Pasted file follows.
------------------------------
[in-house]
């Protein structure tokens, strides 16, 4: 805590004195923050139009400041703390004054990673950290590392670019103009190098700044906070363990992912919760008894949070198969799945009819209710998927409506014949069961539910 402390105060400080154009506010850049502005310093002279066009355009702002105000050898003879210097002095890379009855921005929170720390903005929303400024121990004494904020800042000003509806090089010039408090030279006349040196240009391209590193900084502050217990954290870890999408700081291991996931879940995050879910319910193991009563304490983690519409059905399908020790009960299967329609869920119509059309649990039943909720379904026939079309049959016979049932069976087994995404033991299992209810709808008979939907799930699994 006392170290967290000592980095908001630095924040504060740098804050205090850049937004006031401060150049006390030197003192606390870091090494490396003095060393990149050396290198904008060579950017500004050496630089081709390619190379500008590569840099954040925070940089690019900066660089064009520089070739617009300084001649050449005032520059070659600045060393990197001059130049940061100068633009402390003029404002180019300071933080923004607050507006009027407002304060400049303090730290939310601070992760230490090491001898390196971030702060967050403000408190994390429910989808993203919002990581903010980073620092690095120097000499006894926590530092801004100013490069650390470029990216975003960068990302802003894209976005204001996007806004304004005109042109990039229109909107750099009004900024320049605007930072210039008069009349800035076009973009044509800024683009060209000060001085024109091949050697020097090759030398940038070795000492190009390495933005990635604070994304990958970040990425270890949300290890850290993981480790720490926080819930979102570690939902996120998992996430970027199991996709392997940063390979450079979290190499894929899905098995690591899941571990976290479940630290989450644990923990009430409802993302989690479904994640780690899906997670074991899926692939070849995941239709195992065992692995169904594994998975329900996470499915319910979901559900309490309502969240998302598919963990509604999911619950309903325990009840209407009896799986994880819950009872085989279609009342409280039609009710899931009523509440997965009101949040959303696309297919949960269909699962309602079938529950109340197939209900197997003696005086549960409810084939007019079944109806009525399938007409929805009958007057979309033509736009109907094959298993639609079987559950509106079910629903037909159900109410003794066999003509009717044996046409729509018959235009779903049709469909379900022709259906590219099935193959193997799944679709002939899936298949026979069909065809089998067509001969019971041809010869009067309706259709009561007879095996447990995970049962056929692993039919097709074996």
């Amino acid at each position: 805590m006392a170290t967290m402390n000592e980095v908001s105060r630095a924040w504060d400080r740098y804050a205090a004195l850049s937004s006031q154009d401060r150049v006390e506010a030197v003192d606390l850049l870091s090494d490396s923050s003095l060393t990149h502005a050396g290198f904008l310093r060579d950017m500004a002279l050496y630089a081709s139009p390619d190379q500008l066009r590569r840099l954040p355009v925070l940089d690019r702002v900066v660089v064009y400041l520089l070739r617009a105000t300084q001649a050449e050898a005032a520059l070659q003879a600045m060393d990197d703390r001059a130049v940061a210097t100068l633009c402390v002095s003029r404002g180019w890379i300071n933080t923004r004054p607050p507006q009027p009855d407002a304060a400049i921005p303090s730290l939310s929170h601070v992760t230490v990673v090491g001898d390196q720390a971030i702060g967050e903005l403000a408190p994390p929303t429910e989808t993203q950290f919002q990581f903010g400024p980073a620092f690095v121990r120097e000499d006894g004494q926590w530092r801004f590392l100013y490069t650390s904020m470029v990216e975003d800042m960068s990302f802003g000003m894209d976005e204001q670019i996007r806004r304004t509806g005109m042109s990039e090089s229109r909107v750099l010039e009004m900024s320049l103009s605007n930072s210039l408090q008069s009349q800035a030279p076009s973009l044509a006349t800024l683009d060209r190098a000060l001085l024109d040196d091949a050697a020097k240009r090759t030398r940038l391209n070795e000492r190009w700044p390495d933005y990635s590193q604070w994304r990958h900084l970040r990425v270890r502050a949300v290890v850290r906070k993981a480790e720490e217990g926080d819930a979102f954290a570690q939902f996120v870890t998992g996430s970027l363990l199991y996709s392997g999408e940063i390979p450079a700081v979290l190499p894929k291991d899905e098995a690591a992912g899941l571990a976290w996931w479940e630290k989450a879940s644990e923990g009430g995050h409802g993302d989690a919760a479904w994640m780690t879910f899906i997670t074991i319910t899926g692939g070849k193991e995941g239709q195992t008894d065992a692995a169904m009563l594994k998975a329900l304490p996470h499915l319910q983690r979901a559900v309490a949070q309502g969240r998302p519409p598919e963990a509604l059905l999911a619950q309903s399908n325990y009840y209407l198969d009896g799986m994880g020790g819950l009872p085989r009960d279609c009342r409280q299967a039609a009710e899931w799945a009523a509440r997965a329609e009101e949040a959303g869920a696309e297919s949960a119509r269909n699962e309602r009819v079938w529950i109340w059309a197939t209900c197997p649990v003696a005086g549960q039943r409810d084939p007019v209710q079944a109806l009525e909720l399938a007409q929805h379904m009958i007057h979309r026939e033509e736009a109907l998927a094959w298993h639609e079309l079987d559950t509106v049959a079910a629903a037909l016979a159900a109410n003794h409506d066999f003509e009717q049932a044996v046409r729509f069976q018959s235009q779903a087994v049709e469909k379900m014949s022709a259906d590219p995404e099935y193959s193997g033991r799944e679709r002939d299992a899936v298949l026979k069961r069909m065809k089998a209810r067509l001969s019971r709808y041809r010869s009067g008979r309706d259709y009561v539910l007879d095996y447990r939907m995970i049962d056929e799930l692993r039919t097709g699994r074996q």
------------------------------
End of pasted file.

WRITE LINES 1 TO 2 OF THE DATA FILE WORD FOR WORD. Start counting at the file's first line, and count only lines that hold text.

[in-house]
């Protein structure tokens, strides 16, 4: 805590004195923050139009400041703390004054990673950290590392670019103009190098700044906070363990992912919760008894949070198969799945009819209710998927409506014949069961539910 402390105060400080154009506010850049502005310093002279066009355009702002105000050898003879210097002095890379009855921005929170720390903005929303400024121990004494904020800042000003509806090089010039408090030279006349040196240009391209590193900084502050217990954290870890999408700081291991996931879940995050879910319910193991009563304490983690519409059905399908020790009960299967329609869920119509059309649990039943909720379904026939079309049959016979049932069976087994995404033991299992209810709808008979939907799930699994 006392170290967290000592980095908001630095924040504060740098804050205090850049937004006031401060150049006390030197003192606390870091090494490396003095060393990149050396290198904008060579950017500004050496630089081709390619190379500008590569840099954040925070940089690019900066660089064009520089070739617009300084001649050449005032520059070659600045060393990197001059130049940061100068633009402390003029404002180019300071933080923004607050507006009027407002304060400049303090730290939310601070992760230490090491001898390196971030702060967050403000408190994390429910989808993203919002990581903010980073620092690095120097000499006894926590530092801004100013490069650390470029990216975003960068990302802003894209976005204001996007806004304004005109042109990039229109909107750099009004900024320049605007930072210039008069009349800035076009973009044509800024683009060209000060001085024109091949050697020097090759030398940038070795000492190009390495933005990635604070994304990958970040990425270890949300290890850290993981480790720490926080819930979102570690939902996120998992996430970027199991996709392997940063390979450079979290190499894929899905098995690591899941571990976290479940630290989450644990923990009430409802993302989690479904994640780690899906997670074991899926692939070849995941239709195992065992692995169904594994998975329900996470499915319910979901559900309490309502969240998302598919963990509604999911619950309903325990009840209407009896799986994880819950009872085989279609009342409280039609009710899931009523509440997965009101949040959303696309297919949960269909699962309602079938529950109340197939209900197997003696005086549960409810084939007019079944109806009525399938007409929805009958007057979309033509736009109907094959298993639609079987559950509106079910629903037909159900109410003794066999003509009717044996046409729509018959235009779903049709469909379900022709259906590219099935193959193997799944679709002939899936298949026979069909065809089998067509001969019971041809010869009067309706259709009561007879095996447990995970049962056929692993039919097709074996």